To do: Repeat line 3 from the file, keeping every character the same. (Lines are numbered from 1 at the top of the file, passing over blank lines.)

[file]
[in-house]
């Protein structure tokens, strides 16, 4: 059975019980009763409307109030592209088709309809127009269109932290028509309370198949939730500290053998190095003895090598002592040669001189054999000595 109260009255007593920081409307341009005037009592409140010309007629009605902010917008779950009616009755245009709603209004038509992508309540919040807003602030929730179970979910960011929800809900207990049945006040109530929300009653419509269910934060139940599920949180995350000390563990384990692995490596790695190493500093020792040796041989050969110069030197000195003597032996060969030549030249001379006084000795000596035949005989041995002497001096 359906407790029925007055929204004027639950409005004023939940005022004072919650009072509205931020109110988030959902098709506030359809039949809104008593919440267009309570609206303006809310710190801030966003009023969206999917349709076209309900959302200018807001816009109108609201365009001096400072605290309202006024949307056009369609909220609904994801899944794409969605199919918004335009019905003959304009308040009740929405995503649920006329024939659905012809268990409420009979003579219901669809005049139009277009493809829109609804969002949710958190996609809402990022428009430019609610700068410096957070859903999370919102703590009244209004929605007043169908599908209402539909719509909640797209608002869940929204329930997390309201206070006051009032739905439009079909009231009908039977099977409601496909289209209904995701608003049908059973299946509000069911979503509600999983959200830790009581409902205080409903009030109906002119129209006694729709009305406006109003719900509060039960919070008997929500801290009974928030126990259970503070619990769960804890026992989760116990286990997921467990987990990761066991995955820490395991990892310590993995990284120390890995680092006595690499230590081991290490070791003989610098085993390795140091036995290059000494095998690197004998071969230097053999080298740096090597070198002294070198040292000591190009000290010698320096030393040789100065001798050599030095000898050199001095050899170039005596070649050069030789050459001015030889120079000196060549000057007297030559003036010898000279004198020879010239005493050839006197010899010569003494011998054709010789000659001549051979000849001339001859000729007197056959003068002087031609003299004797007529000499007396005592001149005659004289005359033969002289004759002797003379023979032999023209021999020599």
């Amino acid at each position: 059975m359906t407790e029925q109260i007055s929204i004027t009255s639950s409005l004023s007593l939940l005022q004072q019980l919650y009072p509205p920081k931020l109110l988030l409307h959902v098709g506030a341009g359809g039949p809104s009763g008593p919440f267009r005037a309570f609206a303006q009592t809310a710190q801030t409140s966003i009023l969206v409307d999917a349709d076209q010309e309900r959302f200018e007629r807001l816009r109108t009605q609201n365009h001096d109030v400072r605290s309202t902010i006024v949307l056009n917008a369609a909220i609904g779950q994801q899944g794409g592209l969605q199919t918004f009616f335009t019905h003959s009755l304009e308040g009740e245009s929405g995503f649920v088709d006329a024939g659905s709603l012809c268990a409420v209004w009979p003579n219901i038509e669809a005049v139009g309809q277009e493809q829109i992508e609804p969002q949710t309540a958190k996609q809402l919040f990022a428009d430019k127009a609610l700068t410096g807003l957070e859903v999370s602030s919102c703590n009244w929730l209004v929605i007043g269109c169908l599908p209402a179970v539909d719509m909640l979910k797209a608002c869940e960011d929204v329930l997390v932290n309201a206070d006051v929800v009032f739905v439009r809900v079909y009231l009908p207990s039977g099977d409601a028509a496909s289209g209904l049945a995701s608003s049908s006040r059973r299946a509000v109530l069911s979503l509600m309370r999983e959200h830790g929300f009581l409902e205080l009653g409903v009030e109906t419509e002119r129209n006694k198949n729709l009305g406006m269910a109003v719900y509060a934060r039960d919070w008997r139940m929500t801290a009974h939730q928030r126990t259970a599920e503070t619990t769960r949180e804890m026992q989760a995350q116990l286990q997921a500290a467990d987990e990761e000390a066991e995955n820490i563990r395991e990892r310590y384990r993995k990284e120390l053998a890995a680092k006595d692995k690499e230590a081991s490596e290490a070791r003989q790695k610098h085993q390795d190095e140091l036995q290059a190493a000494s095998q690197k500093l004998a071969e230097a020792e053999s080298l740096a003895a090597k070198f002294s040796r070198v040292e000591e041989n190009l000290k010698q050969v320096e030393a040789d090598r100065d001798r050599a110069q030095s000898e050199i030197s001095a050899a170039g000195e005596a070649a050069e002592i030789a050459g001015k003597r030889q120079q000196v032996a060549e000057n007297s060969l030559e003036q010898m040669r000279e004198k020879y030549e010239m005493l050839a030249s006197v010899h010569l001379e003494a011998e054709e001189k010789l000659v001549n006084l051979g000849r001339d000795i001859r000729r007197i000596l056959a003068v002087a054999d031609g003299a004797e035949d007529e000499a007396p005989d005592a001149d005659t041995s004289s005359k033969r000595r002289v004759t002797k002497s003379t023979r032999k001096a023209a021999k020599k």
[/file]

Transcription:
């Amino acid at each position: 059975m359906t407790e029925q109260i007055s929204i004027t009255s639950s409005l004023s007593l939940l005022q004072q019980l919650y009072p509205p920081k931020l109110l988030l409307h959902v098709g506030a341009g359809g039949p809104s009763g008593p919440f267009r005037a309570f609206a303006q009592t809310a710190q801030t409140s966003i009023l969206v409307d999917a349709d076209q010309e309900r959302f200018e007629r807001l816009r109108t009605q609201n365009h001096d109030v400072r605290s309202t902010i006024v949307l056009n917008a369609a909220i609904g779950q994801q899944g794409g592209l969605q199919t918004f009616f335009t019905h003959s009755l304009e308040g009740e245009s929405g995503f649920v088709d006329a024939g659905s709603l012809c268990a409420v209004w009979p003579n219901i038509e669809a005049v139009g309809q277009e493809q829109i992508e609804p969002q949710t309540a958190k996609q809402l919040f990022a428009d430019k127009a609610l700068t410096g807003l957070e859903v999370s602030s919102c703590n009244w929730l209004v929605i007043g269109c169908l599908p209402a179970v539909d719509m909640l979910k797209a608002c869940e960011d929204v329930l997390v932290n309201a206070d006051v929800v009032f739905v439009r809900v079909y009231l009908p207990s039977g099977d409601a028509a496909s289209g209904l049945a995701s608003s049908s006040r059973r299946a509000v109530l069911s979503l509600m309370r999983e959200h830790g929300f009581l409902e205080l009653g409903v009030e109906t419509e002119r129209n006694k198949n729709l009305g406006m269910a109003v719900y509060a934060r039960d919070w008997r139940m929500t801290a009974h939730q928030r126990t259970a599920e503070t619990t769960r949180e804890m026992q989760a995350q116990l286990q997921a500290a467990d987990e990761e000390a066991e995955n820490i563990r395991e990892r310590y384990r993995k990284e120390l053998a890995a680092k006595d692995k690499e230590a081991s490596e290490a070791r003989q790695k610098h085993q390795d190095e140091l036995q290059a190493a000494s095998q690197k500093l004998a071969e230097a020792e053999s080298l740096a003895a090597k070198f002294s040796r070198v040292e000591e041989n190009l000290k010698q050969v320096e030393a040789d090598r100065d001798r050599a110069q030095s000898e050199i030197s001095a050899a170039g000195e005596a070649a050069e002592i030789a050459g001015k003597r030889q120079q000196v032996a060549e000057n007297s060969l030559e003036q010898m040669r000279e004198k020879y030549e010239m005493l050839a030249s006197v010899h010569l001379e003494a011998e054709e001189k010789l000659v001549n006084l051979g000849r001339d000795i001859r000729r007197i000596l056959a003068v002087a054999d031609g003299a004797e035949d007529e000499a007396p005989d005592a001149d005659t041995s004289s005359k033969r000595r002289v004759t002797k002497s003379t023979r032999k001096a023209a021999k020599k």